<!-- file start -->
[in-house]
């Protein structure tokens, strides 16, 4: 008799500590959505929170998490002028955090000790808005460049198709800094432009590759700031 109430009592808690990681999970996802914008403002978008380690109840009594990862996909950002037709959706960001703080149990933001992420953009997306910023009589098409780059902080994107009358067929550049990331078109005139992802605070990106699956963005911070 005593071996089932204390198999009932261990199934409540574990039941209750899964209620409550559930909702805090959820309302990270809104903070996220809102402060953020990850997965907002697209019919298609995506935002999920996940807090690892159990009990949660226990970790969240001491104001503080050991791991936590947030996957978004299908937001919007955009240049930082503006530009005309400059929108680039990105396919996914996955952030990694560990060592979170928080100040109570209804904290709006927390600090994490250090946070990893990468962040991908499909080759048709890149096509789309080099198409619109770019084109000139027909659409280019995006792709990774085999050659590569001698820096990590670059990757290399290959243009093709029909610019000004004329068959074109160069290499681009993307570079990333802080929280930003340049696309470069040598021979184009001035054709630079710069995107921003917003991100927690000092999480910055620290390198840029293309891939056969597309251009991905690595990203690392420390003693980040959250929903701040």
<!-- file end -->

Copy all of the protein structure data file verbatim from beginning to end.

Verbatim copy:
[in-house]
């Protein structure tokens, strides 16, 4: 008799500590959505929170998490002028955090000790808005460049198709800094432009590759700031 109430009592808690990681999970996802914008403002978008380690109840009594990862996909950002037709959706960001703080149990933001992420953009997306910023009589098409780059902080994107009358067929550049990331078109005139992802605070990106699956963005911070 005593071996089932204390198999009932261990199934409540574990039941209750899964209620409550559930909702805090959820309302990270809104903070996220809102402060953020990850997965907002697209019919298609995506935002999920996940807090690892159990009990949660226990970790969240001491104001503080050991791991936590947030996957978004299908937001919007955009240049930082503006530009005309400059929108680039990105396919996914996955952030990694560990060592979170928080100040109570209804904290709006927390600090994490250090946070990893990468962040991908499909080759048709890149096509789309080099198409619109770019084109000139027909659409280019995006792709990774085999050659590569001698820096990590670059990757290399290959243009093709029909610019000004004329068959074109160069290499681009993307570079990333802080929280930003340049696309470069040598021979184009001035054709630079710069995107921003917003991100927690000092999480910055620290390198840029293309891939056969597309251009991905690595990203690392420390003693980040959250929903701040």